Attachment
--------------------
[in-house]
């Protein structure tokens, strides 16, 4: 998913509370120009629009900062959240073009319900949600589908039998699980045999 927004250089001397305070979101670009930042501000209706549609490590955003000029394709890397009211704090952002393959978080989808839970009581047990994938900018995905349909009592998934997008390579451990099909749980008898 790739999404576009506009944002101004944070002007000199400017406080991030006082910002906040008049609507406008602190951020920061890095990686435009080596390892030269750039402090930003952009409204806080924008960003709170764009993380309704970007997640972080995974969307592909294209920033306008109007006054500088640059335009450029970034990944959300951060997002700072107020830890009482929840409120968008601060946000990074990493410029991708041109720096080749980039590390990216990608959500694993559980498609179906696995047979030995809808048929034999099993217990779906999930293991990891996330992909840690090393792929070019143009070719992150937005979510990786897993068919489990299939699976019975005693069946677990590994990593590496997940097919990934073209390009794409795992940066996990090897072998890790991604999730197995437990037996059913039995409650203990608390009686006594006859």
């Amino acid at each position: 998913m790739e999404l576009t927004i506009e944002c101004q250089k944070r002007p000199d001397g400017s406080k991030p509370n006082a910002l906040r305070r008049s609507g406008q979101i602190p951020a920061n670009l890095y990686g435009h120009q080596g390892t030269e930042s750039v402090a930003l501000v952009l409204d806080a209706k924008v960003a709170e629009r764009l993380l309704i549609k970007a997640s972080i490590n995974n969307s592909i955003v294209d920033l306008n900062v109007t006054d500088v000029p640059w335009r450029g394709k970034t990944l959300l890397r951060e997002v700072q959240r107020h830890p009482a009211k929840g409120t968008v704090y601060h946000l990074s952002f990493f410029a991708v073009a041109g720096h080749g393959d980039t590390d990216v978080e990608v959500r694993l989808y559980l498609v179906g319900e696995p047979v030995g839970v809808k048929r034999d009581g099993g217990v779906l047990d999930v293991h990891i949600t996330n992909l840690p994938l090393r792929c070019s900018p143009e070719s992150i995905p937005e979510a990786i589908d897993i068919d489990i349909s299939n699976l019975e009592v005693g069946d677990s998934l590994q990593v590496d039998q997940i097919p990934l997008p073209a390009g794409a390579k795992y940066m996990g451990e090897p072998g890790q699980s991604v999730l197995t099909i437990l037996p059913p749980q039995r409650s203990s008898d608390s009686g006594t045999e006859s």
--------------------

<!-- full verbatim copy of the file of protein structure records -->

[in-house]
């Protein structure tokens, strides 16, 4: 998913509370120009629009900062959240073009319900949600589908039998699980045999 927004250089001397305070979101670009930042501000209706549609490590955003000029394709890397009211704090952002393959978080989808839970009581047990994938900018995905349909009592998934997008390579451990099909749980008898 790739999404576009506009944002101004944070002007000199400017406080991030006082910002906040008049609507406008602190951020920061890095990686435009080596390892030269750039402090930003952009409204806080924008960003709170764009993380309704970007997640972080995974969307592909294209920033306008109007006054500088640059335009450029970034990944959300951060997002700072107020830890009482929840409120968008601060946000990074990493410029991708041109720096080749980039590390990216990608959500694993559980498609179906696995047979030995809808048929034999099993217990779906999930293991990891996330992909840690090393792929070019143009070719992150937005979510990786897993068919489990299939699976019975005693069946677990590994990593590496997940097919990934073209390009794409795992940066996990090897072998890790991604999730197995437990037996059913039995409650203990608390009686006594006859």
């Amino acid at each position: 998913m790739e999404l576009t927004i506009e944002c101004q250089k944070r002007p000199d001397g400017s406080k991030p509370n006082a910002l906040r305070r008049s609507g406008q979101i602190p951020a920061n670009l890095y990686g435009h120009q080596g390892t030269e930042s750039v402090a930003l501000v952009l409204d806080a209706k924008v960003a709170e629009r764009l993380l309704i549609k970007a997640s972080i490590n995974n969307s592909i955003v294209d920033l306008n900062v109007t006054d500088v000029p640059w335009r450029g394709k970034t990944l959300l890397r951060e997002v700072q959240r107020h830890p009482a009211k929840g409120t968008v704090y601060h946000l990074s952002f990493f410029a991708v073009a041109g720096h080749g393959d980039t590390d990216v978080e990608v959500r694993l989808y559980l498609v179906g319900e696995p047979v030995g839970v809808k048929r034999d009581g099993g217990v779906l047990d999930v293991h990891i949600t996330n992909l840690p994938l090393r792929c070019s900018p143009e070719s992150i995905p937005e979510a990786i589908d897993i068919d489990i349909s299939n699976l019975e009592v005693g069946d677990s998934l590994q990593v590496d039998q997940i097919p990934l997008p073209a390009g794409a390579k795992y940066m996990g451990e090897p072998g890790q699980s991604v999730l197995t099909i437990l037996p059913p749980q039995r409650s203990s008898d608390s009686g006594t045999e006859s």